Asking for a 100% guarantee – based on ‘I know what they’re thinking and will be thinking in the future’ – is completely unrealistic. Demanding one (selectively) as a pre-requisite for action or even consideration of an issue is just a way of saying that your mind’s made up and won’t be changed by any facts.  Which is fair enough, I guess, if a little indirect.

    • #109
  20. Zafar Member
    Zafar
    @Zafar

    Manfred Arcane:

    Zafar: One thing all regimes share is the urge for self preservation. None of them – not Putin, not the Islamic Republic, not the Western Democracies, not NK or China or indeed anybody I can think of – will actually take actions which decrease their chances of survival. Different though they are, this they have in common.

    Come on now, that’s crazy. Hitler and Saddam Hussein for starters… 

    Nazi Germany is the only exception I can think of.  Can you think of any others?

    Saddam Hussain did everything he could to preserve himself and his rule.  How is that an exception?

    • #110
  21. Zafar Member
    Zafar
    @Zafar

    Manfred Arcane:
    If these actors miscalculate, then they take actions that look like mistakes in hindsight, yet did not deter them when those actions were still in prospect.

    Being mistaken isn’t the same as not valuing your own preservation above other goals.  

    It’s just making a mistake, which is human.   Most mistakes are understandable – ie they’re decisions, made on a rational basis, which turn out to be bad choices.  

    Either because the reasoning was faulty or the assumed facts were incorrect.  And sometimes just bad luck.  

    • #111
  22. Manfred Arcane Inactive
    Manfred Arcane
    @ManfredArcane

    Zafar:

    Manfred Arcane:

    Zafar: One thing all regimes share is the urge for self preservation. None of them – not Putin, not the Islamic Republic, not the Western Democracies, not NK or China or indeed anybody I can think of – will actually take actions which decrease their chances of survival. Different though they are, this they have in common.

    Come on now, that’s crazy. Hitler and Saddam Hussein for starters…

    Nazi Germany is the only exception I can think of. Can you think of any others?
    Saddam Hussain did everything he could to preserve himself and his rule. How is that an exception?

     Come on, you are not even trying.  SH invaded Kuwait, right?  That could have been the end for him.  He cut off our inspectors, ditto.  And he knew both times we were going to invade, yet still went ahead with his dubious conduct.  He attempted to kill G. H. W. Bush also.  Folks like him make different calculations than you or I would.  Putin right now could be thinking like him, or Hitler, or the Japanese before Pearl Harbor, or the North Koreans before they invaded the South, or the Russians when they put missiles in Cuba, or Castro when he lobbied the Russians to nuke the US during the Cuban Missile Crisis, or the Argentines when they invaded the Falklands, or Noriega when he trafficked in narcotics into the US, etc..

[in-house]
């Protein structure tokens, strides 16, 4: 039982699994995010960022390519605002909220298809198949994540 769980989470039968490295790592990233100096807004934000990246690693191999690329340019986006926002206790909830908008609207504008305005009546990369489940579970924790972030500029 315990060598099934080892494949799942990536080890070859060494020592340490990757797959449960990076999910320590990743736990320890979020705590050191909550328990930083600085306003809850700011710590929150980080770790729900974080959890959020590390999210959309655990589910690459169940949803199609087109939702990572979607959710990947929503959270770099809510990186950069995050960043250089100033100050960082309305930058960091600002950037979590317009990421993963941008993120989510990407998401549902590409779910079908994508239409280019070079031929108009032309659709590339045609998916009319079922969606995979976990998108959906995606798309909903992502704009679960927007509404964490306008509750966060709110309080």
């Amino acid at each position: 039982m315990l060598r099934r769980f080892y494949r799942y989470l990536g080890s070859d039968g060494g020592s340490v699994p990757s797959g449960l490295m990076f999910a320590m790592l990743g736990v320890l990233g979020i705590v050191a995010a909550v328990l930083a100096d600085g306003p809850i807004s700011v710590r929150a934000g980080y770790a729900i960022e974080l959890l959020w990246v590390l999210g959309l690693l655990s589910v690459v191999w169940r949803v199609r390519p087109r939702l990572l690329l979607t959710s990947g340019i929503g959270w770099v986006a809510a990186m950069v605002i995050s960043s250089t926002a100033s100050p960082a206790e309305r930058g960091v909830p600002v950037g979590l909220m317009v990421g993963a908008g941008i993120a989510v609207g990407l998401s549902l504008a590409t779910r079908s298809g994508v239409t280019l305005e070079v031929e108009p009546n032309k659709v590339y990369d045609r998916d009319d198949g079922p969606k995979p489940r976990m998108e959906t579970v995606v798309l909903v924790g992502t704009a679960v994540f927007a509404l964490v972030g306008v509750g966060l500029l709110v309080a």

• #112
  23. Zafar Member
    Zafar
    @Zafar

    Manfred Arcane:

    Come on, you are not even trying. SH invaded Kuwait, right? That could have been the end for him. He cut off our inspectors, ditto. And he knew both times we were going to invade, yet still went ahead with his dubious conduct. He attempted to kill G. H. W. Bush also. Folks like him make different calculations than you or I would. Putin right now could be thinking like him, or Hitler, or the Japanese before Pearl Harbor, or the North Koreans before they invaded the South, or the Russians when they put missiles in Cuba, or Castro when he lobbied the Russians to nuke the US during the Cuban Missile Crisis, or the Argentines when they invaded the Falklands, or Noriega when he trafficked in narcotics into the US, etc..

     
    Sweetheart, none of these decisions deliberately destabilised the regimes that made them.  They were all miscalculations.  Can you understand the difference?

    • #113
  24. user_1184 Member
    user_1184
    @MarkWilson

    Zafar: Sweetheart, none of these decisions deliberately destabilised the regimes that made them. They were all miscalculations. Can you understand the difference?

     That is the whole point.  You make calculations, they make calculations with different inputs and different goals.  In hindsight they can be judged mistakes.  But in foresight, they are sometimes unpredictable because we don’t know what calculations they are making with their different inputs and different goals.

    • #114
  25. Zafar Member
    Zafar
    @Zafar

    Mark Wilson:

    Zafar: Sweetheart, none of these decisions deliberately destabilised the regimes that made them. They were all miscalculations. Can you understand the difference?

    That is the whole point. You make calculations, they make calculations with different inputs and different goals. In hindsight they can be judged mistakes. But in foresight, they are sometimes unpredictable because we don’t know what calculations they are making with their different inputs and different goals.